Jude Wanniski
March 21, 2000


To: Jack Kemp
From: Jude Wanniski
Re: Novak on C-SPAN

I missed Brian Lamb's March 2 "Booknotes" interview of Bob Novak, keyed on Bob's ONLY book (by himself) in his 69 years, Completing the Revolution: A Vision for Victory in 2000. The transcript is now available and, by gosh, is really a treat to read. I know you heard about it and seemed unhappy about some remarks he made about you, but if you read the whole piece, you will come away with a greater appreciation of this great man in our midst. I'm running a transcript edited to make it easier to read than that which you can find at www.c-span.org. It is very long -- it was an hour-long interview remember -- but without Novak, I doubt there could have been a supply-side revolution. When we were at rock bottom, and no journalist would touch us, Jack, Novak was always there. Why not print this memo out and read it when you have time... I love Novak and I think you do too.

Announcer: This week on BOOKNOTES, our guest is Robert Novak, syndicated columnist and co-host of CNN's "Crossfire." He joins us to discuss his recent book Completing the Revolution: A Vision for Victory in 2000.

BRIAN LAMB, host: Robert D. Novak, after 34 years of not writing your own book, why a book on Completing the Revolution?

NOVAK: It didn't start that way. When the Republicans won the Congress for the first time in 40 years in the 1994 election, I came up with an idea that this--a book on the great triumph--I thought they were really going to put Bill Clinton to rout. And a ticktock book, as we call it in the trade--what happened in the 104th Congress would be a terrific book, and that's when I signed up with The Free Press, which is a division of Simon & Schuster. Now it very quickly became clear that this was not going to be a triumph, and to write a book about just two years of catastrophe seemed an awful waste of time. So with my editor, Paul Gollub of Free Press, who's one of the great editors -- he's a real old-fashioned editor-- we decided that we would come up with a totally different concept on the idea of why the Republicans went wrong, in my opinion, and what they could do to right themselves. And so it becomes less of a typical Novak book in the past, which was a reporter's book, and more of a thoughts of Chairman Bob, a little red book, except it's not red, it's yellow.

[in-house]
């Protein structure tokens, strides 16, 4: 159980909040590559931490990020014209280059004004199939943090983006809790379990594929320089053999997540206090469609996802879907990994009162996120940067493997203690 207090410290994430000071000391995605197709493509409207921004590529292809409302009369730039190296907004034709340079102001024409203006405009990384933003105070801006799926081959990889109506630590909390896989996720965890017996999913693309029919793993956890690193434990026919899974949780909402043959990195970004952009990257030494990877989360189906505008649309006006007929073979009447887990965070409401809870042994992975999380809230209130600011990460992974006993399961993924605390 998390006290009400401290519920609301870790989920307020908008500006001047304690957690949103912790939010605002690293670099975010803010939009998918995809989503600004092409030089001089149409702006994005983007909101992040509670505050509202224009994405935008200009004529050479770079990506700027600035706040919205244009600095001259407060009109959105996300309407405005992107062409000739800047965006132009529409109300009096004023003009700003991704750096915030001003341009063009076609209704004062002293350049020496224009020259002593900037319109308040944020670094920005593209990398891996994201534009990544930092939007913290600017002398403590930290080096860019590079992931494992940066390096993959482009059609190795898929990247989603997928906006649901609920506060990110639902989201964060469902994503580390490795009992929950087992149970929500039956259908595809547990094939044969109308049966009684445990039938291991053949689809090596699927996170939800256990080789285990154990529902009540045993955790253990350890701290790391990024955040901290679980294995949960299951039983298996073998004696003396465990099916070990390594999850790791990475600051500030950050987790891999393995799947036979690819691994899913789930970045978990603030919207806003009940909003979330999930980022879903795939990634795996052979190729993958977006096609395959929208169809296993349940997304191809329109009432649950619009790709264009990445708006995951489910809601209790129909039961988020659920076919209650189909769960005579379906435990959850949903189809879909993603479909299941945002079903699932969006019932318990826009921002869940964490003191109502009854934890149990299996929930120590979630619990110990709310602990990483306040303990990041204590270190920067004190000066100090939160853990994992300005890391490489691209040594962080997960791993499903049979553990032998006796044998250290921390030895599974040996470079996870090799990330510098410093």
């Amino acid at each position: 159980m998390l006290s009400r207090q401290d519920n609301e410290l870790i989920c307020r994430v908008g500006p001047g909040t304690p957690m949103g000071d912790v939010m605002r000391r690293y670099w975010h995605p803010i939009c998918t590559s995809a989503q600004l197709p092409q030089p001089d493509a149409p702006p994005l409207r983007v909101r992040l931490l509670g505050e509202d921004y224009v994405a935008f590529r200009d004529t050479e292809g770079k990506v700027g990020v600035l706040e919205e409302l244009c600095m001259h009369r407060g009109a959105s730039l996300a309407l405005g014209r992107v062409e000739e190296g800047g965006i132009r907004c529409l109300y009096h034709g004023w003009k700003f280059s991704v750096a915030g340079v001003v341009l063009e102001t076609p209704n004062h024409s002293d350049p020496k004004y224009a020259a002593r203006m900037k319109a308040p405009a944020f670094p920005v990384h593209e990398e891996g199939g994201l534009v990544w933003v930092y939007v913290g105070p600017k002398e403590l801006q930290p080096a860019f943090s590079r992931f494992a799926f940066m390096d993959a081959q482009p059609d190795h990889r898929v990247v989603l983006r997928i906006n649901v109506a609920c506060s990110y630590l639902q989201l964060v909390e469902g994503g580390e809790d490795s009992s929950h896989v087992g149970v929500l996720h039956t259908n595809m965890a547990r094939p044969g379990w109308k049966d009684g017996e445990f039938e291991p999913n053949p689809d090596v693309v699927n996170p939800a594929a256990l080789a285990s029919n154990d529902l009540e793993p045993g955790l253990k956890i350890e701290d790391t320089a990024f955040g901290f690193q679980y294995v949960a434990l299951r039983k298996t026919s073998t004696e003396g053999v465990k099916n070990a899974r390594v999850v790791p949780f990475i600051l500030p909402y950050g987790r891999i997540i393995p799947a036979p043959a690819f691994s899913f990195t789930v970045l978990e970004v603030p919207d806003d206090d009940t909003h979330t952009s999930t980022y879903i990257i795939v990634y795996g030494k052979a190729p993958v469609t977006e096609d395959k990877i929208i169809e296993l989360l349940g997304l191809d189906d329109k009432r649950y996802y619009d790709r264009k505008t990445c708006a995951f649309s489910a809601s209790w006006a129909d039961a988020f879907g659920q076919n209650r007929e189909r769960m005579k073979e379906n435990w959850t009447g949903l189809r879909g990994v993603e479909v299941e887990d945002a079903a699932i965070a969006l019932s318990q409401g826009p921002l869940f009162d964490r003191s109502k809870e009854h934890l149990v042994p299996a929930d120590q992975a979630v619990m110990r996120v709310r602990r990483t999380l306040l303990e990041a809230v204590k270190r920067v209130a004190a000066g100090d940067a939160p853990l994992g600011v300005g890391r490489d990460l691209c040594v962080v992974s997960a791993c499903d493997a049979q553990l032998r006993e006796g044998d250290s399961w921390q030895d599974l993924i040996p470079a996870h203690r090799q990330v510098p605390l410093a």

LAMB: It seems like in the early part of the book you put your finger on a $4.5 million book contract of Newt Gingrich. Tell us why you think that was important.

NOVAK: I think that had a climate-changing quality to it. You've got to remember that there was a great deal of excitement about Gingrich by the people who supported him and people who didn't support him. He really looked like he was the next major figure in America. And suddenly the most -- arguably the most -- important new figure in American politics in years, and he signs a $4.5 million book contract with HarperCollins, which is owned by the--by Rupert Murdoch. Nothing wrong with Rupert Murdoch. I like him. I've done a lot of work for him. But the idea of the speaker of the House doing that, it just took the gauze off of it. Now was that the end of the Gingrich revolution? Of course not, but it was a terrible jolt and a sign that this man was capable of really bad decisions.